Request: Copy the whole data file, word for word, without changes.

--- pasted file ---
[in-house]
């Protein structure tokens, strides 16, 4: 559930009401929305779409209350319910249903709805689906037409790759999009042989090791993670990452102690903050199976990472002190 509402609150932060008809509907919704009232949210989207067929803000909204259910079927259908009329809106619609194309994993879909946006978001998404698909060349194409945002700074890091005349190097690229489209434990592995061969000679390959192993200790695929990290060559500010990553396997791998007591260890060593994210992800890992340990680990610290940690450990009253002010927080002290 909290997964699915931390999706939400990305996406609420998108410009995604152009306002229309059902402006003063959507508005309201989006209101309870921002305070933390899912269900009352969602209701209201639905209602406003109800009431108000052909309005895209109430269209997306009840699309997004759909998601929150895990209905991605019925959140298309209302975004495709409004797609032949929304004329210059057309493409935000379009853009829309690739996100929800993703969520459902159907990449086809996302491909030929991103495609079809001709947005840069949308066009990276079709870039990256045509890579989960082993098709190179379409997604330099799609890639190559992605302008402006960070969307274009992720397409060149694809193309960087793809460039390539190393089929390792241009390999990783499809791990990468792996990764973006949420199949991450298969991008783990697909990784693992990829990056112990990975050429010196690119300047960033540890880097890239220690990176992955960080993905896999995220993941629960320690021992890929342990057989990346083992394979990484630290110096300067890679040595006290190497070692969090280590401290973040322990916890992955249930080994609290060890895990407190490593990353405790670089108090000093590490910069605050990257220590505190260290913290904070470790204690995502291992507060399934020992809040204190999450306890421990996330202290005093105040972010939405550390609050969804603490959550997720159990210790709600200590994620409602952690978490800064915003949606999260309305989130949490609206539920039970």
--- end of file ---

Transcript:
[in-house]
């Protein structure tokens, strides 16, 4: 559930009401929305779409209350319910249903709805689906037409790759999009042989090791993670990452102690903050199976990472002190 509402609150932060008809509907919704009232949210989207067929803000909204259910079927259908009329809106619609194309994993879909946006978001998404698909060349194409945002700074890091005349190097690229489209434990592995061969000679390959192993200790695929990290060559500010990553396997791998007591260890060593994210992800890992340990680990610290940690450990009253002010927080002290 909290997964699915931390999706939400990305996406609420998108410009995604152009306002229309059902402006003063959507508005309201989006209101309870921002305070933390899912269900009352969602209701209201639905209602406003109800009431108000052909309005895209109430269209997306009840699309997004759909998601929150895990209905991605019925959140298309209302975004495709409004797609032949929304004329210059057309493409935000379009853009829309690739996100929800993703969520459902159907990449086809996302491909030929991103495609079809001709947005840069949308066009990276079709870039990256045509890579989960082993098709190179379409997604330099799609890639190559992605302008402006960070969307274009992720397409060149694809193309960087793809460039390539190393089929390792241009390999990783499809791990990468792996990764973006949420199949991450298969991008783990697909990784693992990829990056112990990975050429010196690119300047960033540890880097890239220690990176992955960080993905896999995220993941629960320690021992890929342990057989990346083992394979990484630290110096300067890679040595006290190497070692969090280590401290973040322990916890992955249930080994609290060890895990407190490593990353405790670089108090000093590490910069605050990257220590505190260290913290904070470790204690995502291992507060399934020992809040204190999450306890421990996330202290005093105040972010939405550390609050969804603490959550997720159990210790709600200590994620409602952690978490800064915003949606999260309305989130949490609206539920039970």